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June 9, 2021
VICTORIA – The Province is taking action to help British Columbia prepare for the impacts of climate change and is seeking public feedback on future work as part of the draft Climate Preparedness and Adaptation Strategy.
“People across British Columbia increasingly understand, first-hand, the serious effects of climate change. Record wildfires, extreme drought and increased flooding all show us that we must prepare and adapt at the same time as we work to reduce and change climate-harming activities,” said George Heyman, Minister of Environment and Climate Change Strategy. “Our government is taking action now to build on the important work already underway to understand and prepare for climate change in British Columbia. Public engagement and input is critical to make sure that our strategy best serves and protects people and natural systems in the years to come.”
In Phase 1 of the draft Climate Preparedness and Adaptation Strategy, the Province will work with Indigenous Nations and local governments to strengthen community resilience, begin work on a B.C. flood strategy, improve the provincial response to extreme heat and wildfire smoke for people who are unhoused and housing insecure, and assess climate impacts on vulnerable highway culverts and resource roads.
Public consultation on the remaining actions and guiding principles in the draft strategy is open until Aug. 12, 2021, on the government’s public engagement website.
“Working together to adapt to climate change is critically important to building a better, more resilient future for everyone,” said Lydia Hwitsum, political executive, First Nations Summit and member of B.C.’s Climate Solutions Council. “The Province’s draft strategy recognizes that partnerships with First Nations and respect for the rich and diverse knowledge systems Indigenous peoples hold of their territories is central to this work. By working together, we can choose a path that respects First Nations Title and Rights and creates inclusive responses to climate change.”
The Province has developed the strategy in collaboration with Indigenous peoples through two working groups and through multiple engagements with Indigenous communities and organizations. Additional input has come from municipalities and regional districts, academics, businesses, non-profits, youth and others.
“Local governments across the province know how important it is to prepare for a changing climate now by building more resilient communities,” said Toni Boot, mayor of Summerland and member of the Climate Solutions Council. “The draft provincial adaptation strategy offers important opportunities for new partnerships and increased supports to improve local planning on climate adaptation.”
The draft strategy includes proposed actions to expand cultural and prescribed burning to reduce wildfire risks, support nature-based climate solutions, support pilot projects for water supply and demand management and establish an ocean acidification plan, among others.
“By partnering with engineering and geoscience professionals, who are actively figuring out solutions to the challenges our society faces in reducing emissions, the Province is supporting better infrastructure design, a growing role for nature-based solutions and building more resilient communities,” said Heidi Yang, CEO, Engineers and Geoscientists BC. “Integrating climate data into decision-making aligns with the climate adaptation goals of Engineers and Geoscientists BC through our Climate Change Action Plan and is a critical step towards ensuring we are planning ahead using the latest science.”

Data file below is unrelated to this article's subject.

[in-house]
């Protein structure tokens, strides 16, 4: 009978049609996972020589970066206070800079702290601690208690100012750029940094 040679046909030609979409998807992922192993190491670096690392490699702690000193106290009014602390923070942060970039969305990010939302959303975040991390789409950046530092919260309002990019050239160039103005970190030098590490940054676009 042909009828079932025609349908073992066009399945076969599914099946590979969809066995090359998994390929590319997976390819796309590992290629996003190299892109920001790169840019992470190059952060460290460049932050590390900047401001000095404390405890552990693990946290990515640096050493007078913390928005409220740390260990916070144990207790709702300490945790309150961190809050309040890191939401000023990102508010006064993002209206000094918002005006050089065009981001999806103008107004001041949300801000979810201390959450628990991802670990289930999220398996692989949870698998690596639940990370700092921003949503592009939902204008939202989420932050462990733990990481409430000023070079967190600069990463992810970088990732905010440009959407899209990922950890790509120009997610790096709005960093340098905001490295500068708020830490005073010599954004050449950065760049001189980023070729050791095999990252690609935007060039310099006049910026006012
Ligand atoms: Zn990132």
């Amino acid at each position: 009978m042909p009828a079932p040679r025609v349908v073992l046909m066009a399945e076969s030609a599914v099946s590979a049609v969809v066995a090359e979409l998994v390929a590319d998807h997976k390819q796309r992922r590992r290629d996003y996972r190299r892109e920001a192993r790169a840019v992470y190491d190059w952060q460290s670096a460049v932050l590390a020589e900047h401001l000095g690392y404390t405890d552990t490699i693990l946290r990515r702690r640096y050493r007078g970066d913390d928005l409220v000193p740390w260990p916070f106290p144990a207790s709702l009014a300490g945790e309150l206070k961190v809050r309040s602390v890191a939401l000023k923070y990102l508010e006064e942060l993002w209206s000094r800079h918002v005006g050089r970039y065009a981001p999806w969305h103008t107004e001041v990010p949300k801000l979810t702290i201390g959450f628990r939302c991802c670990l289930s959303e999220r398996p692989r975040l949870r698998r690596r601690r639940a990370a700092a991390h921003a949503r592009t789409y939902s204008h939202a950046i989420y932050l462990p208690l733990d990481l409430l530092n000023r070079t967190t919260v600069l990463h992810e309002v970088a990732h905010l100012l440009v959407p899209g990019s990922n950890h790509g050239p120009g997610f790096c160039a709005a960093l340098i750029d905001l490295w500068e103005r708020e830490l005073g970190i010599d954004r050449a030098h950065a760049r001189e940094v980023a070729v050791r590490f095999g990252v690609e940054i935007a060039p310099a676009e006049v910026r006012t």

The Climate Preparedness and Adaptation Strategy is part of the Province’s CleanBC plan. CleanBC is a pathway to a more prosperous, balanced and sustainable future. It supports government’s commitment to climate action in meeting B.C.’s emission targets and building a cleaner, stronger economy for everyone.
Tamara Vrooman, president and CEO, Vancouver Airport Authority, and chair, Canada Infrastructure Bank –
“Climate change presents significant risks for businesses and infrastructure in B.C. from increased flooding, wildfires and droughts, among others. By working with partners across sectors and Indigenous knowledge holders, B.C. is helping to build a more resilient future by developing an inclusive plan to prepare for and mitigate climate impacts that will reduce costs and uncertainty in the long run.”
Nancy Olewiler, director, School of Public Policy, Simon Fraser University, and member, Climate Solutions Council –
“Taking early action to prepare for climate change is a smart investment in a better future for people, businesses and communities across the province. The draft climate adaptation strategy outlines necessary initial steps to strengthen our knowledge of climate risks through improved data and support for research institutions that will help reduce the costs of climate-related disasters.”
Aaron Sutherland, vice-president, Western and Pacific, Insurance Bureau of Canada –
“As our climate changes, extreme weather events like flood, wildfire and severe storms are on the rise. Across the country, insured damage from these events now averages $2 billion annually. British Columbia’s draft Climate Preparedness and Adaptation Strategy is an important step forward in building our resilience and better protecting homes, businesses and communities going forward.”
To read the draft Climate Preparedness and Adaptation Strategy and provide comments, visit: www.engage.gov.bc.ca/climatereadybc
To read more about climate adaptation in B.C., visit: www.gov.bc.ca/BC-Adapts
To read more about CleanBC, visit: www.cleanbc.ca
Ministry of Environment and Climate Change Strategy